Date of Graduation


Document Type


Degree Name

Bachelor of Science in Human Environmental Sciences

Degree Level



Human Nutrition and Hospitality Innovation


Bailey, Mechelle

Committee Member/Reader

Friedrich, Heather

Committee Member/Second Reader

Rom, Curt


The Double Your Dollar (DYD) Program is a program that gives Supplemental Nutrition Assistance Program (SNAP) beneficiaries and Senior Farmers’ Market Nutrition Program (SFMNP) participants match dollars to spend at local farmers markets. Users are able to spend these dollars on fruits, vegetables, eggs, meats, dairy, jam/jelly, honey and food producing plants. DYD’s goal is to incentivize healthy eating among individuals of low income, promote local purchases, and increase spending at farmers markets. Food insecurity effects over 60,000 individuals in Washington and Benton county. With food accessibility being an area of concern in Northwest Arkansas, programs like SNAP and SFMNP are significant in helping individuals acquire nutritious food. The goal of this study was to assess how the DYD program has impacted users’ food accessibility and how the program can be improved for the future. Types of food purchased were assessed because this gives insight on an individual’s health. Individuals of lower income are known to generally have poorer health status which is related, in part, to the food they are consuming. By assessing how DYD users altered their purchases because of the program, inferences can be made on how this program is affecting their nutritional status. Food accessibility was evaluated through analyzing how much food users are able to purchase. Additionally, customer shopping patterns were studied because this gives insight to how the program can be improved in the future. A survey was created to address these areas and was distributed to participants taking part in the DYD program at farmers markets in Washington and Benton county. A total of 80 surveys were obtained and results were analyzed using Qualtrics Survey Software. The results indicated that the vast majority of current DYD users had increased purchases and consumption of fresh fruits, vegetables, eggs, meat, and dairy. Main motivations for shopping at the farmers market included the ability to buy fresh, healthy, and quality foods. Main obstacles for shopping at the farmers market included price and type of food available. Previous research has shown that purchases made to locally owned businesses and farmers create more jobs and improves local wealth. Therefore, the purchases made through DYD potentially contributes additionally to improve the local economy. Overall, the DYD program suggests being successful in improving food accessibility. This study indicates that food assistance programs such as DYD could be replicated throughout the country to improve local food accessibility and as a result, improve nutritional status among individuals of low income. Future studies should assess the awareness of the program within the community since this study only assessed participants that were already participating and the impacts of those purchases on buying and eating behaviors.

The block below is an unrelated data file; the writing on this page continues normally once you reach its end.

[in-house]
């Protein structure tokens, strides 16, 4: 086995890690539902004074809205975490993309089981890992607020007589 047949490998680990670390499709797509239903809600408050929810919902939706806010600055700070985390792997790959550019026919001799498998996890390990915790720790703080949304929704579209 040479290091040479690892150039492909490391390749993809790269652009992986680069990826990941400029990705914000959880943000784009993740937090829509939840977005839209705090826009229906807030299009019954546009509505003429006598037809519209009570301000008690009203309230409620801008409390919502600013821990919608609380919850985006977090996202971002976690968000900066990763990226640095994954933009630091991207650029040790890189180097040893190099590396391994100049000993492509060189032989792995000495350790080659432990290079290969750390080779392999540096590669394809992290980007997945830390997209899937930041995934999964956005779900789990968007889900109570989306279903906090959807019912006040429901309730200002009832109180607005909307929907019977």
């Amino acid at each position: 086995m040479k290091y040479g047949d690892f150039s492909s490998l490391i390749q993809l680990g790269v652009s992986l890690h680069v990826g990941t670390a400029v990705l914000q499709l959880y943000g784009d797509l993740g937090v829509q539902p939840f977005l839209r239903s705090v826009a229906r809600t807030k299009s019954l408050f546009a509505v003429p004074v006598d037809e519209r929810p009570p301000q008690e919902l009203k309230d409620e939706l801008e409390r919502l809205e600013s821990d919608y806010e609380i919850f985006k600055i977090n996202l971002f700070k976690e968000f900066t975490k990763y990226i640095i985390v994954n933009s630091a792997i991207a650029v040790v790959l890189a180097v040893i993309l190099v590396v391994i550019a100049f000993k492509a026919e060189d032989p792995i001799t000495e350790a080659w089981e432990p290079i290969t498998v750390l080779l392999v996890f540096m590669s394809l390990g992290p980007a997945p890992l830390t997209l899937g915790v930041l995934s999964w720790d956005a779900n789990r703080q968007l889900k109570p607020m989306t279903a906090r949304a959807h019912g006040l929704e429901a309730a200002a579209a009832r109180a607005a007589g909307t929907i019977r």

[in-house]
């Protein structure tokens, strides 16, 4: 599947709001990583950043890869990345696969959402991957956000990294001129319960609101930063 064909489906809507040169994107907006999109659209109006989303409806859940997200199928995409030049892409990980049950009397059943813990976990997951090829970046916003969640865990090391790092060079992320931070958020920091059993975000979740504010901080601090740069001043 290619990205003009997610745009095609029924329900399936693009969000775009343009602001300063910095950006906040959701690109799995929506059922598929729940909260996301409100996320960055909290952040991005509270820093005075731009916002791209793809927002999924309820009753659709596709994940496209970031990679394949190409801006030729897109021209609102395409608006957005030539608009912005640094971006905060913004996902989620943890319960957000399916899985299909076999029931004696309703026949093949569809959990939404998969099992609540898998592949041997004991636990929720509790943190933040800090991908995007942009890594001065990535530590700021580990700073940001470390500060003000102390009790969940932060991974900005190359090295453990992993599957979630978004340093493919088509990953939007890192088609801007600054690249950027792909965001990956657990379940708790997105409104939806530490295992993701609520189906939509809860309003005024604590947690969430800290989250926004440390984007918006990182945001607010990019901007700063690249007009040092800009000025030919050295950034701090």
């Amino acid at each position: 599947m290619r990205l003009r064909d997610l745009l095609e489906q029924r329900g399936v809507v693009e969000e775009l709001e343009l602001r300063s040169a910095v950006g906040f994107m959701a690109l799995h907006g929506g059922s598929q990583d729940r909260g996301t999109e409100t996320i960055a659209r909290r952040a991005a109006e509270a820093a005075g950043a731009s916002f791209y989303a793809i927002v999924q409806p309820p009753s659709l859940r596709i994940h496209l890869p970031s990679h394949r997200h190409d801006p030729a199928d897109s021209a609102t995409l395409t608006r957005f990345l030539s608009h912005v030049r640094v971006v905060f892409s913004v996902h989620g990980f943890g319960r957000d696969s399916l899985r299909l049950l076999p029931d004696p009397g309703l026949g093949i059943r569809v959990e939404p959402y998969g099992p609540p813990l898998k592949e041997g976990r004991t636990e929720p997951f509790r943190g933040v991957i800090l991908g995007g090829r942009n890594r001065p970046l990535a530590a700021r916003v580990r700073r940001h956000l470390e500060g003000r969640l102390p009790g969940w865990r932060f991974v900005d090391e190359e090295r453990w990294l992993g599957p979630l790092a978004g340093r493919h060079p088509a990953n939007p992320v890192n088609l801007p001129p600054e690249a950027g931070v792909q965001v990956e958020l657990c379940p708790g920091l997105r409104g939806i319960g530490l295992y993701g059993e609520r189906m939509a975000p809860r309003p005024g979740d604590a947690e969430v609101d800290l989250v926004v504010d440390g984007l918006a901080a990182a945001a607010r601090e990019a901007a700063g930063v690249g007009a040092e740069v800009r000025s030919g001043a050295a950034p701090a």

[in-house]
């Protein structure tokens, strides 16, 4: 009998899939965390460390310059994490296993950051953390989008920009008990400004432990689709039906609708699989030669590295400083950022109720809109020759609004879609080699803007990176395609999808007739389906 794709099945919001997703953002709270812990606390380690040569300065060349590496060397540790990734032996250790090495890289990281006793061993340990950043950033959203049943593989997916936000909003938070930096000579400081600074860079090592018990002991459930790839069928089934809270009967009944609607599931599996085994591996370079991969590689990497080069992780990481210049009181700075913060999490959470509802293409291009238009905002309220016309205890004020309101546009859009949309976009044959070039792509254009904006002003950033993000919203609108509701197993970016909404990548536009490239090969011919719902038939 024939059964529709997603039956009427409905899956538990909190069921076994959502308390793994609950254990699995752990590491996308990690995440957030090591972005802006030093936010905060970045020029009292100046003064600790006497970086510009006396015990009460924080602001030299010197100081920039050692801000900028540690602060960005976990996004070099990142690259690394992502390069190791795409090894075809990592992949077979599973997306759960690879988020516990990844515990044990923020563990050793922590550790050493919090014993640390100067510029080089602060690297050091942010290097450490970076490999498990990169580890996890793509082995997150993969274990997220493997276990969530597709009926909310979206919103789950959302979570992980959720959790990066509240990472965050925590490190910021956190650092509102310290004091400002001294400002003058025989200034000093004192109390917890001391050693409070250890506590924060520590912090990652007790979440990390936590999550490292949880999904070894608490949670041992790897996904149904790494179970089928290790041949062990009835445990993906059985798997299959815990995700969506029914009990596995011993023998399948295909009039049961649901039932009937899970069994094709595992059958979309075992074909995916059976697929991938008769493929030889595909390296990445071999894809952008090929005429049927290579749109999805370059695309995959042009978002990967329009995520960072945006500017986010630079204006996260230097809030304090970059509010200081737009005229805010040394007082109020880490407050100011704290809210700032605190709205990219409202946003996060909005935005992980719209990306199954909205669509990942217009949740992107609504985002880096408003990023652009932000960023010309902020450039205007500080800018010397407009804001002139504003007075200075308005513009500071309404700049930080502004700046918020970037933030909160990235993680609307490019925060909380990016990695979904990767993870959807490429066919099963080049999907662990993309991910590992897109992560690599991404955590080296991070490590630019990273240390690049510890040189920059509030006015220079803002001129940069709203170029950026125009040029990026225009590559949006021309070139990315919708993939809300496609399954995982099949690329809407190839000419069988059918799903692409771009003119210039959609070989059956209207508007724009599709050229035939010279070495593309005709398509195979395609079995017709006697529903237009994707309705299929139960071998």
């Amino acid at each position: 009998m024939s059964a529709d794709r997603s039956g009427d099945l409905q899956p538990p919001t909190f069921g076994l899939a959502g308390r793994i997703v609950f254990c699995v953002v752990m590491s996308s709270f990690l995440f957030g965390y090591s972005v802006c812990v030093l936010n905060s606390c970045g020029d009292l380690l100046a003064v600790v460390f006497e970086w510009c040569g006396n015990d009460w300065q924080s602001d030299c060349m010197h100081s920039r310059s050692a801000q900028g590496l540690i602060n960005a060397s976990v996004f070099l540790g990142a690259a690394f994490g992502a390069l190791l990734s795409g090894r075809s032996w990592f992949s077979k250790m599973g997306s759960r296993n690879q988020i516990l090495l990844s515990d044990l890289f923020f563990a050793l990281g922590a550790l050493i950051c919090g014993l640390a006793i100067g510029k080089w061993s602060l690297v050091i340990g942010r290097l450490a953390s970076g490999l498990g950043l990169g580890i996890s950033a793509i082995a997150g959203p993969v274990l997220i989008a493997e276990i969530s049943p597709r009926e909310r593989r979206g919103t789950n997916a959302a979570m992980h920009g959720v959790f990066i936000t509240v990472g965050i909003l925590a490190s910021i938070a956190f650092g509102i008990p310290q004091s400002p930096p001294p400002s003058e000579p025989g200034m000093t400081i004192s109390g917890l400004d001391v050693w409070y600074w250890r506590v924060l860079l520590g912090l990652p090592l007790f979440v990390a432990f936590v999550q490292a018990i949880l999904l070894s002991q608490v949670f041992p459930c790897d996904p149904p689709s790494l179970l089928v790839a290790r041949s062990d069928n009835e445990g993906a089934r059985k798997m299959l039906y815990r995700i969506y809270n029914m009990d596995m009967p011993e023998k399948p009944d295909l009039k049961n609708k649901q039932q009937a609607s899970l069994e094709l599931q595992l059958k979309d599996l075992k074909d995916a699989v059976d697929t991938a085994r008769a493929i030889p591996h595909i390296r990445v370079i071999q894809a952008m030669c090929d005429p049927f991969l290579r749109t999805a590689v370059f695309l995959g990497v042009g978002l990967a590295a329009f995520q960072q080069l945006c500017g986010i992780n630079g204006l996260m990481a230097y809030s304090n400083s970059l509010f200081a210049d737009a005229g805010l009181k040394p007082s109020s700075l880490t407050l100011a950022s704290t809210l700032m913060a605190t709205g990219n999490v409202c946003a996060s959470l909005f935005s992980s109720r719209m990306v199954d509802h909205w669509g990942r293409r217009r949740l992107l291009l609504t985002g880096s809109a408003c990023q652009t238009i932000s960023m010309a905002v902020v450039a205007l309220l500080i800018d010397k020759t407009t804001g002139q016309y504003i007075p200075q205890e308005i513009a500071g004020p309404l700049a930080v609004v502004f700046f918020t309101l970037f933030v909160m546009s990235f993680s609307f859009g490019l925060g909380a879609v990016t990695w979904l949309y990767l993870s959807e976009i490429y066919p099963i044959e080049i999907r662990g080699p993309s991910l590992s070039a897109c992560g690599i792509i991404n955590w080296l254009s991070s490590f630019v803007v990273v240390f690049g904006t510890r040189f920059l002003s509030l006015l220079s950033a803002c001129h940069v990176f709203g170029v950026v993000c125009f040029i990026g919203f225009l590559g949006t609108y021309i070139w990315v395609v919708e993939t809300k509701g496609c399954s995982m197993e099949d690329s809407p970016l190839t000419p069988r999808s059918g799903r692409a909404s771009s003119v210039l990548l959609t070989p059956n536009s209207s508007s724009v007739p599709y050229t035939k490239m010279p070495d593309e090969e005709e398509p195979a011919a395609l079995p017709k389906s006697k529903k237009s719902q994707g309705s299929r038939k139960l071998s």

food security, nutrition, fruits and vegetables, supplemental nutrition assistance program, farmers market, local economy